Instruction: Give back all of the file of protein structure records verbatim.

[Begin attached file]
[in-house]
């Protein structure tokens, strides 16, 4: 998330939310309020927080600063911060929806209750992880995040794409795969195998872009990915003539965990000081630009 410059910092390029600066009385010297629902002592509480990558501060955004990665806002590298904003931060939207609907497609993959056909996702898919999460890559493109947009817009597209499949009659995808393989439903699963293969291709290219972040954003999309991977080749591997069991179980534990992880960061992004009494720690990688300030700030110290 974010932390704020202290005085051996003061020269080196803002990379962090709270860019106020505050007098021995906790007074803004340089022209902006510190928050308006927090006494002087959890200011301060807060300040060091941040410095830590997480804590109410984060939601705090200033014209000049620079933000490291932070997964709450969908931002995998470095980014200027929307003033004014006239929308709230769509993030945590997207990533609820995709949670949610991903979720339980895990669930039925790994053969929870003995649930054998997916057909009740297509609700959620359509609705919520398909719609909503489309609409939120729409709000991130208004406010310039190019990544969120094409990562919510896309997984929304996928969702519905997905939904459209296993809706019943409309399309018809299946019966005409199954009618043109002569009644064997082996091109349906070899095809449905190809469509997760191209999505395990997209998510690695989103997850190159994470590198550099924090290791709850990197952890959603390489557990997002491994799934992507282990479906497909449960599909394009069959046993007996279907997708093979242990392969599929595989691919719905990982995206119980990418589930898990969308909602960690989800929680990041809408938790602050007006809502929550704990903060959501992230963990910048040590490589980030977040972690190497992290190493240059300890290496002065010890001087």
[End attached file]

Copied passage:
[in-house]
């Protein structure tokens, strides 16, 4: 998330939310309020927080600063911060929806209750992880995040794409795969195998872009990915003539965990000081630009 410059910092390029600066009385010297629902002592509480990558501060955004990665806002590298904003931060939207609907497609993959056909996702898919999460890559493109947009817009597209499949009659995808393989439903699963293969291709290219972040954003999309991977080749591997069991179980534990992880960061992004009494720690990688300030700030110290 974010932390704020202290005085051996003061020269080196803002990379962090709270860019106020505050007098021995906790007074803004340089022209902006510190928050308006927090006494002087959890200011301060807060300040060091941040410095830590997480804590109410984060939601705090200033014209000049620079933000490291932070997964709450969908931002995998470095980014200027929307003033004014006239929308709230769509993030945590997207990533609820995709949670949610991903979720339980895990669930039925790994053969929870003995649930054998997916057909009740297509609700959620359509609705919520398909719609909503489309609409939120729409709000991130208004406010310039190019990544969120094409990562919510896309997984929304996928969702519905997905939904459209296993809706019943409309399309018809299946019966005409199954009618043109002569009644064997082996091109349906070899095809449905190809469509997760191209999505395990997209998510690695989103997850190159994470590198550099924090290791709850990197952890959603390489557990997002491994799934992507282990479906497909449960599909394009069959046993007996279907997708093979242990392969599929595989691919719905990982995206119980990418589930898990969308909602960690989800929680990041809408938790602050007006809502929550704990903060959501992230963990910048040590490589980030977040972690190497992290190493240059300890290496002065010890001087």